New automobiles are pretty well equipped these days. Even if you're buying a bottom-of-the-line econo box, chances are that you'll still get a radio, and there will almost certainly be a heater on board. Further up the four-wheeled food chain, the array of standard equipment found on new cars is impressive. Today's Corvette features just about all the bells and whistles, right off the lot. But it wasn't always so. In the late '50s and early '60s, cars could be (and were) ordered with hot engines and a minimum of extras. Dennis Pagliano of San Marino, California, remembers this time well.
As a high school student in nearby Pasadena, Dennis cruised his "banged up" '49 Ford at the Bob's Big Boy on Colorado Blvd., and recalls that the hot automotive ticket was a '57 Chevy 210 with the 283ci/283hp fuel-injected engine. "Guys would order the 210, not the Bel Air, and get the Corvette engine in it. The cars were "bare bones": no back seat, no radio, no heater," he recalls. "They weren't trying to impress anyone; they wanted a harder, faster, racy look." These stripped down specials also cost less, which was another plus for the younger buyer. The 210s were popular, but, according to Dennis, what everyone really wanted was a '57 Corvette. For those who could afford them, a fuelie Vette was the ultimate performance machine. He graduated from high school in 1960, went to medical school, and went through a variety of cars, but Dennis Pagliano didn't forget about the fast, bare bones cruisers and fuelie Corvettes of his youth.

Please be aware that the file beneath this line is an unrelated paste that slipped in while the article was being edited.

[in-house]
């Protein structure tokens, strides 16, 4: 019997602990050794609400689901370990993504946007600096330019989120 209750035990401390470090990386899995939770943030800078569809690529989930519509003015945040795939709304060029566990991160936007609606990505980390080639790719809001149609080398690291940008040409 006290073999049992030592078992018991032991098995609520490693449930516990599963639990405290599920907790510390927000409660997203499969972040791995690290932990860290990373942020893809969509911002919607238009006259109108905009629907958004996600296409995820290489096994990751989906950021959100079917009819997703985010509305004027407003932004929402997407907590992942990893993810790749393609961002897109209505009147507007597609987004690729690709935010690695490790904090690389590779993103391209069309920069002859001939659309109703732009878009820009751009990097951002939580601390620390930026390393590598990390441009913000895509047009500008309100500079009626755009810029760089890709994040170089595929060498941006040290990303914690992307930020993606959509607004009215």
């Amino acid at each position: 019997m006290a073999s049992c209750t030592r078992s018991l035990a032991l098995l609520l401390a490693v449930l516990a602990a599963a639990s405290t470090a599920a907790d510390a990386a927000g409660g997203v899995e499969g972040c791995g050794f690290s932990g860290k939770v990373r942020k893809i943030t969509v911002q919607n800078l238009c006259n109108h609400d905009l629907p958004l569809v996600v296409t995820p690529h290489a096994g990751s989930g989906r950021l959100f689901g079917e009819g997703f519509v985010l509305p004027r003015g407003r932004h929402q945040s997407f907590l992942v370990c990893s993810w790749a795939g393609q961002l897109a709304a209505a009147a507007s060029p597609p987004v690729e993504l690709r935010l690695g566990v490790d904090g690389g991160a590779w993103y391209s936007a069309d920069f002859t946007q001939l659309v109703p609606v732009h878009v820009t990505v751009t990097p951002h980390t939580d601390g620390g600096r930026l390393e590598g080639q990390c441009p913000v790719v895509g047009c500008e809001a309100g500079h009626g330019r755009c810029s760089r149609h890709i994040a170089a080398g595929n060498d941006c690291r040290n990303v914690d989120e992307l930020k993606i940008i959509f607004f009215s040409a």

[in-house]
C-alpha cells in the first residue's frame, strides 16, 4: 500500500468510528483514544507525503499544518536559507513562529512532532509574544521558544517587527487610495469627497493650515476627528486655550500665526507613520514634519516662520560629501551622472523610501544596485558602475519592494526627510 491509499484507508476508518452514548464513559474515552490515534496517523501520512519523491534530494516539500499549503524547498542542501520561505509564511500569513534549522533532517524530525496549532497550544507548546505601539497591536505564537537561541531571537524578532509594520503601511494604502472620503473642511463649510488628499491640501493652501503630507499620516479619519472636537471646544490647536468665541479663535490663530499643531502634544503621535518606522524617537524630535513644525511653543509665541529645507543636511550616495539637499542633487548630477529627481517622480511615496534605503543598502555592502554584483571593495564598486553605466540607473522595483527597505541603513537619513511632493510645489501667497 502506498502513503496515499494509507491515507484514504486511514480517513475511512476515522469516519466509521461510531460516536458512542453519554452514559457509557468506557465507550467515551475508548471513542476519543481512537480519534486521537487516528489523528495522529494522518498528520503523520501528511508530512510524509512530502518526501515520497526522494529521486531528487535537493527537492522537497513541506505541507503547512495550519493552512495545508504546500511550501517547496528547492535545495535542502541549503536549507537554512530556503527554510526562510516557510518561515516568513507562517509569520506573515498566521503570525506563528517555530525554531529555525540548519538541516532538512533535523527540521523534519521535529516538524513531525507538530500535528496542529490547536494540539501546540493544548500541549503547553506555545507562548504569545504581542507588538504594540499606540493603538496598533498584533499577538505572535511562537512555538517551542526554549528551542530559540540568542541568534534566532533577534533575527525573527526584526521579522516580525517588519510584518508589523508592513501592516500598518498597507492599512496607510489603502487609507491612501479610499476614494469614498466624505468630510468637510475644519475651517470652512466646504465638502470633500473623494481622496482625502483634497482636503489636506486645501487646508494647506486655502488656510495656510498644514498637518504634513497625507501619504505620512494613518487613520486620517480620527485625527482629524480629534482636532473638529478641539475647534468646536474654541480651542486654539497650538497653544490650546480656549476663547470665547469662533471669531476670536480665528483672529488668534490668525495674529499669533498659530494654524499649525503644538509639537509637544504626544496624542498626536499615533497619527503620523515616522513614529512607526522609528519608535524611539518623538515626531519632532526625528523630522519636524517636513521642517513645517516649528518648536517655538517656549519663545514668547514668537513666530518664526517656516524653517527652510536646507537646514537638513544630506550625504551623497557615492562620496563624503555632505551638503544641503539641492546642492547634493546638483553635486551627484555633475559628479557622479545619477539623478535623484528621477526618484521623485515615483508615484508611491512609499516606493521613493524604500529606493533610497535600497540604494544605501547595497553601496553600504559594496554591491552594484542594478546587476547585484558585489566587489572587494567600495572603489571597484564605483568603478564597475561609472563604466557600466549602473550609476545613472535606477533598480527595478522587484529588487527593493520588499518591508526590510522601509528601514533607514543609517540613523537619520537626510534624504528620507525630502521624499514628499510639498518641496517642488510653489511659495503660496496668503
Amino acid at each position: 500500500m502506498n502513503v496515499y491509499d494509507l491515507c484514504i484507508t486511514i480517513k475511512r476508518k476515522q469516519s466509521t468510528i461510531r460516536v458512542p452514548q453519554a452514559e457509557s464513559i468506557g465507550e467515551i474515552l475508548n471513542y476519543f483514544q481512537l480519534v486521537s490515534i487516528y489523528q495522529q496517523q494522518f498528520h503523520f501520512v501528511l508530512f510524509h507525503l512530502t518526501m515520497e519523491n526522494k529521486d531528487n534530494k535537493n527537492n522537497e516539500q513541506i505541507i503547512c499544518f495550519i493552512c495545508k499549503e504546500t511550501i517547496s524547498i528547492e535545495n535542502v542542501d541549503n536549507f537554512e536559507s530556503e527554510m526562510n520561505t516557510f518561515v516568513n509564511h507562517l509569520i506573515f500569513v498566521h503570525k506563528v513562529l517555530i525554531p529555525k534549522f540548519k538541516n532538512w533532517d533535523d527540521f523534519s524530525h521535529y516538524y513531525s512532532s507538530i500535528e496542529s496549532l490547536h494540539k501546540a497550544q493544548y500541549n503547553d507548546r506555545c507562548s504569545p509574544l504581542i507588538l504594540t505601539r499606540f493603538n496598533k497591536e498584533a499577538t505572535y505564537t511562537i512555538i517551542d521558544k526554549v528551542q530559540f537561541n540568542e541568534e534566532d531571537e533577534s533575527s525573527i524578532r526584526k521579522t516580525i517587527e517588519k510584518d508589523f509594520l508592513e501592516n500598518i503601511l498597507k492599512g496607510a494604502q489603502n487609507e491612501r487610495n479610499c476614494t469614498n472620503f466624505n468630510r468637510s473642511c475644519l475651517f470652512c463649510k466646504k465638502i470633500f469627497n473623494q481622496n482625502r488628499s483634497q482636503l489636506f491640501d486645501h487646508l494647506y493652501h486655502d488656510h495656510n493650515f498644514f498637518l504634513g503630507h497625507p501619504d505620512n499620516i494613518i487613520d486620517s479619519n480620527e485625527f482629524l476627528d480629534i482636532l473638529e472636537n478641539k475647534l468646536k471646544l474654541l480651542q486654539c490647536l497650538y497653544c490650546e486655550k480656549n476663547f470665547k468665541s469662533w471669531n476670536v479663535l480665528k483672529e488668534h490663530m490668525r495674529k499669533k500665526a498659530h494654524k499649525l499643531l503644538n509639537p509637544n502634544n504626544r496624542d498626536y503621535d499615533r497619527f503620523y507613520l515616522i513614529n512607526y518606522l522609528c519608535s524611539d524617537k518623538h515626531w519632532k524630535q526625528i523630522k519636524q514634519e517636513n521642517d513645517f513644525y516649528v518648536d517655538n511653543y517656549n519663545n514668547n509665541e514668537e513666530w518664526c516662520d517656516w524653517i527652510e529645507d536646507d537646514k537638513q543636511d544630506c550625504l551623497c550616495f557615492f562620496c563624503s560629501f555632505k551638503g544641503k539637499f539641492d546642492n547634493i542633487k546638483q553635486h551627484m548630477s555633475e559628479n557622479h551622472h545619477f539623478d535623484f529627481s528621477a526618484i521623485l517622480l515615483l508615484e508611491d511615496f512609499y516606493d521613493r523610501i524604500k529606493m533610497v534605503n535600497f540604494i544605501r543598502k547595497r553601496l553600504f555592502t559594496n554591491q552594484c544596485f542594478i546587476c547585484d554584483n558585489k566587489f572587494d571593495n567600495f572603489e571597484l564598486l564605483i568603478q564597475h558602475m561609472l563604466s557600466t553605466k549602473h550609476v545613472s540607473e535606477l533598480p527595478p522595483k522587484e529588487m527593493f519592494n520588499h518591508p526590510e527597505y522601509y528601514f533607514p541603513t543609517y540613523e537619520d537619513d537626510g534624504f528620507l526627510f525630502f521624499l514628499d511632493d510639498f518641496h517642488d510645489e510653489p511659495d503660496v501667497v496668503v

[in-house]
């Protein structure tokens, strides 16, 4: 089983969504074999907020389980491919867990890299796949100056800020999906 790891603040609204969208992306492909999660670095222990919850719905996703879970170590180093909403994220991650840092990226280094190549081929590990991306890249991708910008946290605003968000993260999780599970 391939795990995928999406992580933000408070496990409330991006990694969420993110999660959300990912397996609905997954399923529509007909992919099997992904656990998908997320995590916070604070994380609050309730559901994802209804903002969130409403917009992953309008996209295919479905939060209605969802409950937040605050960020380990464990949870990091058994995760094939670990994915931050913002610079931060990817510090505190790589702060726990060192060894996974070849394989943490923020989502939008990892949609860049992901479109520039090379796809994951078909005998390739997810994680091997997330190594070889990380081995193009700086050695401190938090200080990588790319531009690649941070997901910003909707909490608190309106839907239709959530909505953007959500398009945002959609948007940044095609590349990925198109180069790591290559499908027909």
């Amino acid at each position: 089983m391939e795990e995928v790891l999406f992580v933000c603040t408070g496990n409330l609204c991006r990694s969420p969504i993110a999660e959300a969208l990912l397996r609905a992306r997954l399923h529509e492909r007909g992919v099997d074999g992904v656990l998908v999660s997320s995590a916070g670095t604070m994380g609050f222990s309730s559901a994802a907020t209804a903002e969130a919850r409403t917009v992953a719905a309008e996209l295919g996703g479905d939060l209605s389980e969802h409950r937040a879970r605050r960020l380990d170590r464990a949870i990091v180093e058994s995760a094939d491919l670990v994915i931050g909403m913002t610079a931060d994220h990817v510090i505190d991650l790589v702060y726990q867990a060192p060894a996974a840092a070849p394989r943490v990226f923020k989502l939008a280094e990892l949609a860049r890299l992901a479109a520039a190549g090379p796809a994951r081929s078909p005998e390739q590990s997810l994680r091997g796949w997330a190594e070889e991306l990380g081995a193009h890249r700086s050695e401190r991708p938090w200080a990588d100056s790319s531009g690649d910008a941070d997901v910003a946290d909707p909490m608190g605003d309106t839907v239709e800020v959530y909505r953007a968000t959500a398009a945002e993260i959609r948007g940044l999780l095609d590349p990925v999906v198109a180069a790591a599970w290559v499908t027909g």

Thirty-nine years later, things finally came together so that Dennis could obtain the object of his youthful lust. He heard about Corvette restorer Charlie Bacon of Running Springs, California, who has been working on and restoring Corvettes for 37 years. Dennis and his wife Connie went to check out a '62, but fell for a solid Venetian Red '57. Connie, whose Corvette enthusiasm matches that of her husband, told Dennis, "The '62's nice, but you're buying the '57." And that's exactly what they did.
The '57 had been stored for 20 years before Bacon came across it, and although he's built cars for concours judging in the past, what Bacon really likes to do is "build 'em back to where people can drive 'em...if they're too perfect, people are afraid to drive 'em." In fact, Bacon insists that the cars are "best when they're driven on a regular basis, to exercise 'em." So after collecting the needed replacement parts, he built the car with that in mind, returning the rolling chassis to its factory fresh glory, and installed a new interior to round out the creature comforts. Most of the glory, however, comes courtesy of the Rochester fuel-injected 283 powerplant, running through a four-speed. The presence of this engine, and the absence of a heater or radio, established the Vette as an example of the "bare bones" cars of Dennis Pagliano's youth. Another clue was discovered when Bacon prepared to paint the car. It had been repainted several times in its past, so he stripped it down to the bare fiberglass, finding a solid coat of Venetian Red at the bottom, without contrasting coves. Bacon repainted the car that way, and delivered a very clean driver to the happy new owners.
Though the '57 was mechanically sound and looked pretty good, the Paglianos decided to take things up a notch. The car was taken to Jeff Hunt at The Finish Line in Monrovia, California. Hunt pulled the engine and detailed it to perfection, and even color-sanded the engine bay. The body got the same treatment before being buffed to a mirror finish. Every other part of the car was also detailed, and the attention to the little thing certainly shows. Although the Vette came with blackwalls (in keeping with the bare bones theme), Pagliano "upgraded" a bit and had a set of classic whitewalls installed.